- What is myeloma?
- I am newly diagnosed
- Someone I know has myeloma
- Symptoms and complications
- How is myeloma treated?
- I am living with myeloma
- Clinical trials and novel drugs
- Related conditions
- Frequently Asked Questions
- Facts and figures
- Myeloma TV
- Myeloma Matters
- About Our Information
- Other Useful Organisations
How is myeloma treated?
Treatment is aimed at controlling the myeloma, relieving the symptoms and complications it causes and improving patient’s quality of life.
Myeloma treatment is almost always with a combination of drugs over periods of time known as cycles. Cycles may last from weeks to months. The best treatment combination is based on a number of factors:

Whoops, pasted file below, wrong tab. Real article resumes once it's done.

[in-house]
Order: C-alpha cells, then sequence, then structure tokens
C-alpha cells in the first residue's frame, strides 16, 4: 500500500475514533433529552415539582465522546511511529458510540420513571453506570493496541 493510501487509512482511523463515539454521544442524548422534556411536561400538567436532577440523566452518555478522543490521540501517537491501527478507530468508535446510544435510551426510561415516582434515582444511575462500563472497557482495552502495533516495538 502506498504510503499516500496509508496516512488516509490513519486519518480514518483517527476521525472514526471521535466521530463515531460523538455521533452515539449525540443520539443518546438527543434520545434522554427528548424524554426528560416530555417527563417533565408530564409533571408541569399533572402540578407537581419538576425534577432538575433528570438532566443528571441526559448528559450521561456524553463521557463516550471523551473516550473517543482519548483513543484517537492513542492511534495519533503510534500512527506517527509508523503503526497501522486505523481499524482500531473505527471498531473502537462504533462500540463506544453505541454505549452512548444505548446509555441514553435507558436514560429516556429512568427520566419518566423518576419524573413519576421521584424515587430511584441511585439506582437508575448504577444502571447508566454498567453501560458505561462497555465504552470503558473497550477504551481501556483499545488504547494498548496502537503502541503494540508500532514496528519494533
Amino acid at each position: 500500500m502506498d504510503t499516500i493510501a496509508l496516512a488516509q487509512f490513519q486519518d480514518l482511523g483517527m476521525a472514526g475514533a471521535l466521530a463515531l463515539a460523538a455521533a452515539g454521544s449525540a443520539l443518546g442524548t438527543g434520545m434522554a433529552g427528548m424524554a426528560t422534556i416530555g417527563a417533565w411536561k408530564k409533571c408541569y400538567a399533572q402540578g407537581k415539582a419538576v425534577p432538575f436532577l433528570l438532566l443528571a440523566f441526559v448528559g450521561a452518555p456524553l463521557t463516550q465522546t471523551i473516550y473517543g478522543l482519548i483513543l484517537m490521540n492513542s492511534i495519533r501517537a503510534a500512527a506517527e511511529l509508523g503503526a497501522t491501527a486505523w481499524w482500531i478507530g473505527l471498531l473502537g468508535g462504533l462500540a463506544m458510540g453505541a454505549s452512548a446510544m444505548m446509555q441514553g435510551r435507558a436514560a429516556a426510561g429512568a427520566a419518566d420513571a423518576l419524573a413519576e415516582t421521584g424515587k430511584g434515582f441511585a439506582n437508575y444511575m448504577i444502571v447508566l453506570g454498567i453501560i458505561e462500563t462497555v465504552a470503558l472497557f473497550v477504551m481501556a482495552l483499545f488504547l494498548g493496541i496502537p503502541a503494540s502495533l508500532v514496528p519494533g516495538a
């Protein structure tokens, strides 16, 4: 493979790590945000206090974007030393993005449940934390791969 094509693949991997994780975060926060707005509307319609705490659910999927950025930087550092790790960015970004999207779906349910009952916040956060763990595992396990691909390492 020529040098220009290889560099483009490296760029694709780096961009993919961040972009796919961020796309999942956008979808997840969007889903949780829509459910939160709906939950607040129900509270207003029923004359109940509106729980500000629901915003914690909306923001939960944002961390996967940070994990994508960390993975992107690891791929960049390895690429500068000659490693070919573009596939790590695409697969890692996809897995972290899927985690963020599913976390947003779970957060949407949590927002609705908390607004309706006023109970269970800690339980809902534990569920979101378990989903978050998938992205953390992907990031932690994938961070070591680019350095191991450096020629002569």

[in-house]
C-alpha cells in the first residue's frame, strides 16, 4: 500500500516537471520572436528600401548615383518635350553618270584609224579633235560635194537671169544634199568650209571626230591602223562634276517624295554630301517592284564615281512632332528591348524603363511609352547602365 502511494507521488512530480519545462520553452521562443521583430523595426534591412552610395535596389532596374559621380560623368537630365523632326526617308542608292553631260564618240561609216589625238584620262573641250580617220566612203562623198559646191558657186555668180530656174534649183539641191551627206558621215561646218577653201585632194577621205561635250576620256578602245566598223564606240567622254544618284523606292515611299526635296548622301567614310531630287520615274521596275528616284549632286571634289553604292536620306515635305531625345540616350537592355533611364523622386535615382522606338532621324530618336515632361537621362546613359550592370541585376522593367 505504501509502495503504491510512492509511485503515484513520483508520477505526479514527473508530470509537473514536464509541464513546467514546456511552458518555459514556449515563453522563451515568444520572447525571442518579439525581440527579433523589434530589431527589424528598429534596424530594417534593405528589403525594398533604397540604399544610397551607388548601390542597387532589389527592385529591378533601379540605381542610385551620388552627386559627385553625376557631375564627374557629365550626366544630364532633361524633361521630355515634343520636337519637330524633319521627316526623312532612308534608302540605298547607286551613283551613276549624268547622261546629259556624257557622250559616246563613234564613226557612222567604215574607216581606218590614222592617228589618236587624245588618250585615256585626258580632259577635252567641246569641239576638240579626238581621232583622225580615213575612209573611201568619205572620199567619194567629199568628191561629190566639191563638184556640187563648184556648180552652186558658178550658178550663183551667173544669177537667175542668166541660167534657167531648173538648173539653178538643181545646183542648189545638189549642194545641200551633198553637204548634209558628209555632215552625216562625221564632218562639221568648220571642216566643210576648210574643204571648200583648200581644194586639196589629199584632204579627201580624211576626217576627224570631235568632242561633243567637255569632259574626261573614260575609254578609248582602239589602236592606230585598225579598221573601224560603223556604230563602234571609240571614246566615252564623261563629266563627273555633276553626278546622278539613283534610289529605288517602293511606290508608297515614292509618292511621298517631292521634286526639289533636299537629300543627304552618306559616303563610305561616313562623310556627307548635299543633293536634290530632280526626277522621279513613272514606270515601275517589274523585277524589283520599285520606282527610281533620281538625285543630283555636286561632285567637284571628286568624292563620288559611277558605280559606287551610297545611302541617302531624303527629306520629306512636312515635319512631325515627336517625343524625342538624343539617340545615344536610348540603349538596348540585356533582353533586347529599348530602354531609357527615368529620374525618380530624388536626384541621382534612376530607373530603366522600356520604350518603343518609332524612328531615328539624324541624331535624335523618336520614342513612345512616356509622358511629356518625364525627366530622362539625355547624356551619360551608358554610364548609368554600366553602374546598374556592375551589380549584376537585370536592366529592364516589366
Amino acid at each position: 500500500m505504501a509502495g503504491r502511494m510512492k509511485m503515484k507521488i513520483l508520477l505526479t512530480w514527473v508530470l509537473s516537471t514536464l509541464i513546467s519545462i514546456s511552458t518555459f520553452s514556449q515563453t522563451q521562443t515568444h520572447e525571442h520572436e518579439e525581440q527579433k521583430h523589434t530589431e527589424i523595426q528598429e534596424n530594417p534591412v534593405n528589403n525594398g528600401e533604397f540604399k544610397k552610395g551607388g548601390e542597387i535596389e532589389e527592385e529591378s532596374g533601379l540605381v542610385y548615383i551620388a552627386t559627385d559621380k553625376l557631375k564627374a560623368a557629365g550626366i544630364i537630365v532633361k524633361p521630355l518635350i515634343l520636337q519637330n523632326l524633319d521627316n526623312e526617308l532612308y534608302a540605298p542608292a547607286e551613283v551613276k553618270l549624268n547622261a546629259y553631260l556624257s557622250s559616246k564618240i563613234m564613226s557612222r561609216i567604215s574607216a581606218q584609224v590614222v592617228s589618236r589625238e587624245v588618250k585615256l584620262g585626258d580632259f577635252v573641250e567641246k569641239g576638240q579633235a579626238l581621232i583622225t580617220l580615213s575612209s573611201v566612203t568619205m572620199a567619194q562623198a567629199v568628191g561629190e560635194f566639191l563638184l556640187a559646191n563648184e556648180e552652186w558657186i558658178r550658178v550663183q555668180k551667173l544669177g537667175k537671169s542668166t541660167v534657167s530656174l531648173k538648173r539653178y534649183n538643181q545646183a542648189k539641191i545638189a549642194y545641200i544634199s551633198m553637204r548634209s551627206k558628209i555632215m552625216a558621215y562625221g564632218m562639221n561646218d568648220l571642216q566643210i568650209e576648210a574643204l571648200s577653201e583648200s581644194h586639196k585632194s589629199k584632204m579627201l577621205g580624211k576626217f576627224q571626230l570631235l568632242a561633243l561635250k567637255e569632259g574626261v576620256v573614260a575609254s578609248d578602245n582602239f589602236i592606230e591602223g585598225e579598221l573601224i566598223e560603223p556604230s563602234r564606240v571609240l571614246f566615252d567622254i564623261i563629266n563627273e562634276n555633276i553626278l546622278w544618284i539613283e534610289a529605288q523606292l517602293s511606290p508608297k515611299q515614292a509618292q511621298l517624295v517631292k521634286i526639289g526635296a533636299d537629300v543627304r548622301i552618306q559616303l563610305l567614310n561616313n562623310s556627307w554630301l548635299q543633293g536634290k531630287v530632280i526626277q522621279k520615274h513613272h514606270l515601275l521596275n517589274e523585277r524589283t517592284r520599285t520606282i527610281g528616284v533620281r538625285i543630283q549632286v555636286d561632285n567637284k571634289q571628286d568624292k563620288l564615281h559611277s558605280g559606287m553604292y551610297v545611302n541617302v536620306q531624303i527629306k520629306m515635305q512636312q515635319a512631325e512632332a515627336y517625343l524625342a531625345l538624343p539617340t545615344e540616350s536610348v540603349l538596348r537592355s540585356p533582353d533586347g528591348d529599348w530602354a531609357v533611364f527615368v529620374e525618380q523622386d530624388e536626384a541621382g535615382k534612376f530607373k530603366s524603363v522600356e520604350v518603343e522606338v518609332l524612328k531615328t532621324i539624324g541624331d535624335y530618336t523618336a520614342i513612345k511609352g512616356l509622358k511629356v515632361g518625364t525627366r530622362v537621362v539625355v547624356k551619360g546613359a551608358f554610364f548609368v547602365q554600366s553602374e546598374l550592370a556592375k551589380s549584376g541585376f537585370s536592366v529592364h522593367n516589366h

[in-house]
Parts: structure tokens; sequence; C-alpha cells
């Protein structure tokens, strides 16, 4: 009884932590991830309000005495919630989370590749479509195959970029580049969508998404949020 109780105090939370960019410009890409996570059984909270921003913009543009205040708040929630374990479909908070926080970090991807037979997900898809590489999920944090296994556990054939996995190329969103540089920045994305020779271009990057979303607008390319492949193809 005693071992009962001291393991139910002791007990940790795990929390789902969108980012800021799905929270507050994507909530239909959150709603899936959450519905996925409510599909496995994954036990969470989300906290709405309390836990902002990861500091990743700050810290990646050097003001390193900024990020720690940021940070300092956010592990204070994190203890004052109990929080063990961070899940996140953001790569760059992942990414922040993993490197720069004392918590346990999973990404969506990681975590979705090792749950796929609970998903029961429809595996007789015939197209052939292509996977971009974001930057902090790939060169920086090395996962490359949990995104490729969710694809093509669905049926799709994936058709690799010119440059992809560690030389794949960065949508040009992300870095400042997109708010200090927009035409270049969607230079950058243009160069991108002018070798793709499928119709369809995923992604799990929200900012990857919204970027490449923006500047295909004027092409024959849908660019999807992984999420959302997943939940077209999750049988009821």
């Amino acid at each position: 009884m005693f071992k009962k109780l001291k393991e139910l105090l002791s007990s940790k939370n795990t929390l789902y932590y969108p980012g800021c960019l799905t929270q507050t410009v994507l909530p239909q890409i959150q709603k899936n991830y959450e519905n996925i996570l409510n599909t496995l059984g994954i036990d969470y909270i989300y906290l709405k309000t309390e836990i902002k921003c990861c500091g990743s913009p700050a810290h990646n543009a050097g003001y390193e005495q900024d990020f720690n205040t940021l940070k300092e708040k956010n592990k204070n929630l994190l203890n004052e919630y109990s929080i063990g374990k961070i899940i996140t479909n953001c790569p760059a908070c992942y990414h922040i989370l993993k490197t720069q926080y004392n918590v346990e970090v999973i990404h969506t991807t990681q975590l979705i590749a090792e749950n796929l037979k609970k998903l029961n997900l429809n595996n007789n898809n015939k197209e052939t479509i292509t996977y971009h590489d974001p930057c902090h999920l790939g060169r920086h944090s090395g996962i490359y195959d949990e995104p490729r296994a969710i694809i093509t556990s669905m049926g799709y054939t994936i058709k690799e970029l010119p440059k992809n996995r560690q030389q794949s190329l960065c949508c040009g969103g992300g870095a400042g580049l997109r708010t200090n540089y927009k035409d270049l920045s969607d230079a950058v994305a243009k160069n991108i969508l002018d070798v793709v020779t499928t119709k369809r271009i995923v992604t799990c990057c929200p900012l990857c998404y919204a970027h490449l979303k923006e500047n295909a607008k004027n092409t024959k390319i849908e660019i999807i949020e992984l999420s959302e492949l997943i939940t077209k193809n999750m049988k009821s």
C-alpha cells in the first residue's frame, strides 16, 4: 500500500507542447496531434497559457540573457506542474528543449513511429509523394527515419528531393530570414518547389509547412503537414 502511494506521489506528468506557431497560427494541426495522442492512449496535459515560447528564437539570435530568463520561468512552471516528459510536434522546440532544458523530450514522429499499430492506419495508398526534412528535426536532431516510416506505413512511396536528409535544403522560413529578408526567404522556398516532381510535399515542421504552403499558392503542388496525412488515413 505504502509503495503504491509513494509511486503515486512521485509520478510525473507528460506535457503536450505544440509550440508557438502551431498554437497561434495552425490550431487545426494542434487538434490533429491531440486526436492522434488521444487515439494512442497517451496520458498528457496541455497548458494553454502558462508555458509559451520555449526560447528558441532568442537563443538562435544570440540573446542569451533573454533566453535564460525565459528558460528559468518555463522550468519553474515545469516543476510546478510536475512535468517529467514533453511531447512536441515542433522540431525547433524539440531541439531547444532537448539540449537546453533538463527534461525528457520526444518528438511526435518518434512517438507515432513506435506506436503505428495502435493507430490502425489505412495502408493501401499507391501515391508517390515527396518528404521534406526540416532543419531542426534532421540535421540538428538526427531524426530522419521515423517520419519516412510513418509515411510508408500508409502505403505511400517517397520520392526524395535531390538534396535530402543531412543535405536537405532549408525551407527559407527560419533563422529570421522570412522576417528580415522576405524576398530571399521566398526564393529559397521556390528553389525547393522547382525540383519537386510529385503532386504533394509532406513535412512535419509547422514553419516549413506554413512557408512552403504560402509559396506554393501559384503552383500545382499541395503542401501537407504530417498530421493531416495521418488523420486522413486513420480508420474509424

- Your age
- General health and how fit you are
- Any previous treatments
- Genetic subtype of your myeloma
Treatment is generally divided into two groups:
- Non-intensive – for older/less fit and elderly/frail patients
- Intensive – for younger/fitter patients
Treatment combinations are usually made up of two or three different types of drugs which work well together and can include chemotherapy drugs (eg cyclophosphamide and melphalan), steroids (eg dexamethasone and prednisolone) and other types of anti-myeloma drugs (eg thalidomide, Velcade® (bortezomib) and Revlimid® (lenalidomide)).